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Additional caution. Tape off and cardboard your tub if you are using Redgard. It is unforgiving.
 
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Old 07-27-15, 07:35 AM
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Okay, guys,

yes, I know, plan on taping and over the whole tub before I use the stuff.

thank you,
 
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Old 07-28-15, 09:44 AM
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IS this the stuff I use on all the joints Schluter Systems 5-in x 16-ft 5-in Waterproofing Strip, and apple it with the red guard? So I paint the joints only put the strips on the joints let it dry? then paint the two coats over the whole wall?
 
  #31  
Old 08-18-15, 12:02 PM
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ok guys I just bought the Redgard. What fiber tape works the best with the Redgard and sealing the joints? dose it matter?
 
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Old 08-23-15, 05:50 PM
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The redgard is on. Can I use acryl pro over the redgard? I have used the acryl pro to mount tiles to the walls before and the stuffs great. But not shore if u can us it over the redgard. Dose anybody know or have used it?
 
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Old 08-23-15, 05:59 PM
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Are you speaking of the premixed stuff??? No. Mix modified thinset yourself from dry.
 
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Old 08-24-15, 06:50 AM
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Yes acryl pro is a pre mix, okay. so polymer modified same stuff i used on my kitchen floor.
 
  #35  
Old 09-01-15, 04:55 AM
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Well I have a little problems with my pipe for the hand held shower. IT's out to fair. Need some options.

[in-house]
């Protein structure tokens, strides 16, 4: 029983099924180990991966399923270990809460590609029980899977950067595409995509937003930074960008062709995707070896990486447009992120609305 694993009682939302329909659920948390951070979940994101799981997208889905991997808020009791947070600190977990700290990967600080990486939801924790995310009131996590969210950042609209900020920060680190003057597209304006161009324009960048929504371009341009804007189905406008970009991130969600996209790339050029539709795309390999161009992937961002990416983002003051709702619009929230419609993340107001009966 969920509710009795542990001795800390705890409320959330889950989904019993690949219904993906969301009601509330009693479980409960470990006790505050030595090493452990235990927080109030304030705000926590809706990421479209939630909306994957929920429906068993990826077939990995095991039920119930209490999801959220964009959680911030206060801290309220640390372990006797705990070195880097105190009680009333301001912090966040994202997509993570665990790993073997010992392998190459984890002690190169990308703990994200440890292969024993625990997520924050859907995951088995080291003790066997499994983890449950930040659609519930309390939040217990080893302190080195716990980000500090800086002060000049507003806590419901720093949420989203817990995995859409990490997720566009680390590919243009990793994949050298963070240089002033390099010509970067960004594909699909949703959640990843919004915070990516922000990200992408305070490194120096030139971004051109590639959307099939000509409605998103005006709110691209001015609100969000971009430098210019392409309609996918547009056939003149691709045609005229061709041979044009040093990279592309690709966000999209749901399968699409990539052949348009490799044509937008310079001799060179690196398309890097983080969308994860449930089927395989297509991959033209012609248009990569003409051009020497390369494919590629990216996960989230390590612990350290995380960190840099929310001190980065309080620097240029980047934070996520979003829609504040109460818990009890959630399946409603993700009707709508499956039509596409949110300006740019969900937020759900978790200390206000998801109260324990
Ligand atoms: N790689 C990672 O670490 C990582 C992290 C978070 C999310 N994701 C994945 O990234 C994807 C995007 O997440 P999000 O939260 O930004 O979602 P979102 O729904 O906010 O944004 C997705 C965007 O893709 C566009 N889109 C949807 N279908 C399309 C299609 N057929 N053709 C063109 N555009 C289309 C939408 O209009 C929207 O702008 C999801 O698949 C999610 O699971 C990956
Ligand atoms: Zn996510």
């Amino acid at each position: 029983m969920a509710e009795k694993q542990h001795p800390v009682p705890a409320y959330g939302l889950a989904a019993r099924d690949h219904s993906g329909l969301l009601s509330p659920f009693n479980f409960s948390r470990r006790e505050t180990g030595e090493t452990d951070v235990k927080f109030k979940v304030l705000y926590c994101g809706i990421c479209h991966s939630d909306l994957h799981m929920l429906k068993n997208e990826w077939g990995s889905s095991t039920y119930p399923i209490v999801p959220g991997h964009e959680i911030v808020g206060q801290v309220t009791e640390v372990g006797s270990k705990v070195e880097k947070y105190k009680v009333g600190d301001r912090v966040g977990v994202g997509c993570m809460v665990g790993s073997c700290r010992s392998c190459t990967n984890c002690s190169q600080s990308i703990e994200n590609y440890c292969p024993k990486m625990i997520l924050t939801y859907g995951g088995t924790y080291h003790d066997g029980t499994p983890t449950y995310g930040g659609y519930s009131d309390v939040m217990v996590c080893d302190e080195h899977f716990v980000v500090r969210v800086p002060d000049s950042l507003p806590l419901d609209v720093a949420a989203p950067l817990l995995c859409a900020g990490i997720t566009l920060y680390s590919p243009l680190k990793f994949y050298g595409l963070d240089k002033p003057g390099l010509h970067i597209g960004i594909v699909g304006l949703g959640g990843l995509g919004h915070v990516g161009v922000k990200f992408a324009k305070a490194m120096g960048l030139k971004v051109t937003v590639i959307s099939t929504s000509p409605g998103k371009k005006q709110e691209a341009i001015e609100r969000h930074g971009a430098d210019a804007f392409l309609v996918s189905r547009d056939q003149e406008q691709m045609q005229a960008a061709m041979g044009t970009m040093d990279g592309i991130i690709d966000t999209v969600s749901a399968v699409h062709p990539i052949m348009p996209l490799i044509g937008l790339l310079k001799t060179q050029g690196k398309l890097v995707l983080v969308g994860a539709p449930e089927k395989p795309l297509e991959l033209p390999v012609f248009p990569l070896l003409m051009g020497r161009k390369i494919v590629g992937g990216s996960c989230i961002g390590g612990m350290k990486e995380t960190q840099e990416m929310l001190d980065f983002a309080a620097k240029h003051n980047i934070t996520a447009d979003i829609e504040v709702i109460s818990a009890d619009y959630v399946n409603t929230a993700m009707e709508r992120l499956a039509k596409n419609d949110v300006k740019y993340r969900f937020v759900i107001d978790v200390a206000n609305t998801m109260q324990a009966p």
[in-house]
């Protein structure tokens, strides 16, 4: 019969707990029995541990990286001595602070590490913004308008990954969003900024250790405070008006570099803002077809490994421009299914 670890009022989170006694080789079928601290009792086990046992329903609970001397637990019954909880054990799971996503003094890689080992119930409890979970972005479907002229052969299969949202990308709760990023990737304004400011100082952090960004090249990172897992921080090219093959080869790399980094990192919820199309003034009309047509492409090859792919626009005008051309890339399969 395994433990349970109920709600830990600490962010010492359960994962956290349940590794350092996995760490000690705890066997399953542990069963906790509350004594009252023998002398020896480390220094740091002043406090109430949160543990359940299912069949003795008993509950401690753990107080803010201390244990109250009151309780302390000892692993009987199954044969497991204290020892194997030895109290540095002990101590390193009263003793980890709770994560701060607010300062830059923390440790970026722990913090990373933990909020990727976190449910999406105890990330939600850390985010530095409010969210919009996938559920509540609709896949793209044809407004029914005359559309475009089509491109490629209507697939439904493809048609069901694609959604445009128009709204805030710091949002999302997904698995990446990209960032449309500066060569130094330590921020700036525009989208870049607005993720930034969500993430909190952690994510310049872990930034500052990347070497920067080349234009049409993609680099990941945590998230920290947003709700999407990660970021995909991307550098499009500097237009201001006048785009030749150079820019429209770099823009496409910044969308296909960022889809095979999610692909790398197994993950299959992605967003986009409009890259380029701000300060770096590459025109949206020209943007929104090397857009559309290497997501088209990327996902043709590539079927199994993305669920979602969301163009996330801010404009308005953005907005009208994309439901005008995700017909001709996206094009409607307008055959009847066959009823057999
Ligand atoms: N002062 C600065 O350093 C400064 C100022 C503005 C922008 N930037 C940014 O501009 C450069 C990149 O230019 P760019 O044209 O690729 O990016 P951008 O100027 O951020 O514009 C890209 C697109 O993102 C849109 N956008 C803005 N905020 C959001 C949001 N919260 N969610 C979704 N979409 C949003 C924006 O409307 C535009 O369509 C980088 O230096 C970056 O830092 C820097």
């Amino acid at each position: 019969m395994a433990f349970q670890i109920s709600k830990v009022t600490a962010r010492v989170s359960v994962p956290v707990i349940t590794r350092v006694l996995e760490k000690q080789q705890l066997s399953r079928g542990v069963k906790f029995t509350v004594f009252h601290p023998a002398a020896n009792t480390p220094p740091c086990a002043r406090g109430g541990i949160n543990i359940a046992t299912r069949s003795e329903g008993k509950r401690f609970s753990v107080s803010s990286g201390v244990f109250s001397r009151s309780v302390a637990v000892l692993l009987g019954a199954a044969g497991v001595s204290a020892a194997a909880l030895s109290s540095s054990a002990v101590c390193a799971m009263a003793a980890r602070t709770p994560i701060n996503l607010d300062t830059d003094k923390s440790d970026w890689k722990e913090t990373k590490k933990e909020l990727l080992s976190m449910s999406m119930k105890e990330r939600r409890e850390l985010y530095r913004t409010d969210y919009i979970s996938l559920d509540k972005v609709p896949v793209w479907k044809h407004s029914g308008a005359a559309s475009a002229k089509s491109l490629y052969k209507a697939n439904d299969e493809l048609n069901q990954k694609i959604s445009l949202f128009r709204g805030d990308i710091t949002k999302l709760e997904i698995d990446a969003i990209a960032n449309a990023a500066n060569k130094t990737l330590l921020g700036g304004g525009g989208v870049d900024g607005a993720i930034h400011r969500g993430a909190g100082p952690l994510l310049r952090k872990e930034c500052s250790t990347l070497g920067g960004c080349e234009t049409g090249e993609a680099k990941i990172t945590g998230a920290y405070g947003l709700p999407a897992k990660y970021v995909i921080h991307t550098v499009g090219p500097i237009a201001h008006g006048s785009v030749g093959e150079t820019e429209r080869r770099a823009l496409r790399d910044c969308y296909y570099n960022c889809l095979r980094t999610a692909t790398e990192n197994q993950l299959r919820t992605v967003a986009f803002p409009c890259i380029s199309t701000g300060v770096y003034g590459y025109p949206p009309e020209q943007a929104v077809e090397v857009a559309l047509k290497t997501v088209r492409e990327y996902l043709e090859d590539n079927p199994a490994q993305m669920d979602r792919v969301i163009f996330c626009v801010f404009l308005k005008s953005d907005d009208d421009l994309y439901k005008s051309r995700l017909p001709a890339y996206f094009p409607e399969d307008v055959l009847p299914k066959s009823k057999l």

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my thought was to cut the threads. the part only goes back about 1/2 so if I cut half of it off it would go all the way back I would think.
 
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Old 09-01-15, 07:02 AM
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How far back is the rough in for the pipe from the finished edge of the wall. I have used two male copper threaded ends and made a custom sized nipple. On the last two installed I had to use one male threaded and one street male threaded with some cut off to get it small enough. Hope you are good with a torch and solder. Just cutting some thread off may not work as the threads are tapered and will only go in so far anyway..
 
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Old 09-01-15, 08:28 AM
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I believe the fitting starts right at the cb, so u have the neck just past the tile edge then the threads.

ok i see.

i checked my two valves with all the trim and they fit fine this was the only problem.
 
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Old 10-30-15, 11:08 AM
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I have a quick questions. On the redgard, my other bathroom is on grade with a concrete floor that I'm going to tile. But there is a moisture problem in there. Plan was to use the redgard on the floor first before I tile. I know the redgard is a moisture barrier so not shore if that is the right thing to use on the floor?

On the block walls, my plan is to use drylock or should I use redgard also?

The block wall is about 4' high, then wood framing. No insulation in the wall right now at all.
 
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Old 10-31-15, 04:18 AM
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You are going to build a preslope and sloped base anyway, so redgard on the concrete is not a problem, although it is not what will catch your water and turn it to the drain. The sloped floor and pvc liner will do that job for you.

What is your plan on tiling the walls? How will you transition from the block to the wood? Will you be building a wall external of this with cbu on top? I would not use drylock at all, as it is not a good substitute for stopping water infiltration from the outside. Only proper drainage and landscaping with possible external wall waterproofing will do that.
 
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Old 12-01-15, 01:25 PM
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Sorry I should of gave more details. This is a half bath. The floor is a concrete slab on grade on one wall, but the other wall has about two feet of back fill on the other wall. The walls are 4" block for 4 feet high then a 2x4 stud wall with 2x4 stud wall on the front of the block. There is no insulation in there so in the winter my pipes freeze in there.

It's damp in there do to no insulation and no vapor barrier I would think. So for some extra. I was thinking use the redgard on the floor and use what on the block before I insulate.